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Silicon Valley VC model doesn’t work in Africa, argues Silvertree Holdings man

The Silicon Valley venture capital (VC) model doesn’t work in Africa and other emerging markets, argues Manuel Koser, the managing director and co-founder of Silvertree Internet Holdings.

The funder likes to refer to itself as a “investment growth partner” holding stakes for a longer period in those it invests in than your traditional seven to eight years that most VC funds do.

The fund counts Pricecheck.co.zaCompareGuru.co.zaPetheaven.co.zaFaithful-to-nature.co.zaCybercellar.comaumax.coUcook.co.za and CarZar.co.za among its investments.

Koser’s latest remarks — made in an emailed article to Ventureburn — follow those made in November last year by co-founder Paul Cook.

Cook at the time charged that African angel investors and accelerators are doing a disservice to entrepreneurs by mimicking the Silicon Valley model of glorifying the pitching of ideas – rather than helping entrepreneurs to better execute on these ideas (read more here).

In search of unicorns

Koser argues that to have a fund that is self-sustaining, one needs about $25-million in assets under management. “But in an emerging market context, it’s incredibly difficult to find enough quality businesses to invest in to hit that number,” he adds.

At smaller numbers, however, say two or five million dollars deployed, the fund’s economics cease to make sense he says.

The Silicon Valley VC model doesn’t yet work in emerging markets, argues the co-founder of Silvertree Internet Holdings

He says this often leads to poor risk-adjusted investments, as well as limited due diligence due to cost constraints. “In funds operating with, say, $10-million dollars or less, the entrepreneur – the fund’s general partner – also often starts to overcharge the fund,” Koser adds.

“This suppresses returns. Investors soon begin to feel that they should rather have put their money in, say, the JSE, given that the All Share Index earned an annualised return of around 10% per annum over the past 10 years. And which would have been a liquid investment too, versus the illiquid private investment of a VC.”

The core is this: “Most emerging markets are simply not ready. You’re often chasing unicorns in a small market that’s not yet scaling.”

Implications for startups

Far too often, says Koser, startups in emerging markets are also coached to follow the “Silicon Valley” model – finding a disruptive idea, building a proof of concept or minimum viable product, and then hitting the pitching circuit to secure VC funding. If the VC model doesn’t work, however, what does this mean for these startups?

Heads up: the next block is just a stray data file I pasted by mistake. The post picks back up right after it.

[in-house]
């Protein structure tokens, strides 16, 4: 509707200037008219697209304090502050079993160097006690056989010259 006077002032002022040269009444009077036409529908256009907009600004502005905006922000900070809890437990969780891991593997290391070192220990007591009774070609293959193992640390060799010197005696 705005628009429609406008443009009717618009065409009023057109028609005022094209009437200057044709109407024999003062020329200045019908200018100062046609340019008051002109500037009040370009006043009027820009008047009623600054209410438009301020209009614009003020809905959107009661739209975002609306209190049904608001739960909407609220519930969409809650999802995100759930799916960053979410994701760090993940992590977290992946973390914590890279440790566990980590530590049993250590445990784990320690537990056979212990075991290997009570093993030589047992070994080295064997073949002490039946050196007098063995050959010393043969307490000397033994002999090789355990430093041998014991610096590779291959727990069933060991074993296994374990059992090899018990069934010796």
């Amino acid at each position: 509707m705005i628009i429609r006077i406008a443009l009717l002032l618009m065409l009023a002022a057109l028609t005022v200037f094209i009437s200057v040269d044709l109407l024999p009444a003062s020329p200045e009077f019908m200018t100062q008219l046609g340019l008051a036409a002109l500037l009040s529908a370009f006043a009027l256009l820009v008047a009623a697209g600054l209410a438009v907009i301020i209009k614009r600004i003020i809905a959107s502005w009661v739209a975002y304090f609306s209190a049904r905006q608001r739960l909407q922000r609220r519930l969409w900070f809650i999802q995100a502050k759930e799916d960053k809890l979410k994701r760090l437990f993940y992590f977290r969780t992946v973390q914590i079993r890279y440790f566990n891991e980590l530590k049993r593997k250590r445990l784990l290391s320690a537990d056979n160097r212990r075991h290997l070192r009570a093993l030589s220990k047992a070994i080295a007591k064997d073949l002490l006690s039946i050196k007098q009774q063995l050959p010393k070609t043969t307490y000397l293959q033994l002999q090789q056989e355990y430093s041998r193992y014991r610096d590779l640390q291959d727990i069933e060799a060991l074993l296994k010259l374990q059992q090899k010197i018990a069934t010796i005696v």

“New businesses in emerging markets normally need to focus much earlier on viable unit economics and even profitability than in established VC hotspots.

Secondly, they need to look beyond classic VCs to other capital sources – which absolutely do exist. Complaining that, “VCs don’t support startups,” misses the point that the VC model itself struggles – so startups need to change their approach to capital access.’

A reality check on returns

Koser notes that the European Investment Fund, for example, recently revealed that its 10-year net annualised VC returns were just five percent, though the numbers are picking up a little more, now, he adds.

“Even on global basis, venture capital as an asset class does not outperform the S&P 500. Meaning VC on average also doesn’t justify the risk, given the illiquidity of the investments,” he says.

So, why the glow? Why invest in VC at all? “Because the top funds – even the top quartile of funds – are completely outperforming,’ notes Koser. “There, you’re seeing exceptional returns, which are becoming self-fulfilling prophecies.”

Write-ups and write-offs

“Take a typical group of 10 companies in which a VC firm invests. In a normal scenario, many of those companies will simply be written off,” Koser explains. “One or two will pay back their investments. One may double or triple investors’ money.

“So then, out of those 10, one company needs to make 50 or a 100 times its investment if the fund is to make decent returns. This is very hard to do in a small market as exits north of $100-million are very rare.”

Koser emphasises: “Exits of that magnitude are only possible with scale. Which is why emerging markets often can’t deliver. Of course, it’s possible for a South African entrepreneur to create a world-beating product with global scale, but it’s incredibly difficult.

“You’re at a disadvantage if you’re trying to build a global business out of an emerging market because you’re competing with developed market networks and capital.

“If on the other hand, if you’re in an emerging market trying to make a product for that emerging market, the local market is often very small. It’s the reason why many emerging market VCs with only five to $10-million on their books are unhealthy – they’re scrambling for cash,” argues Koser.

Featured image: Manuel Kos

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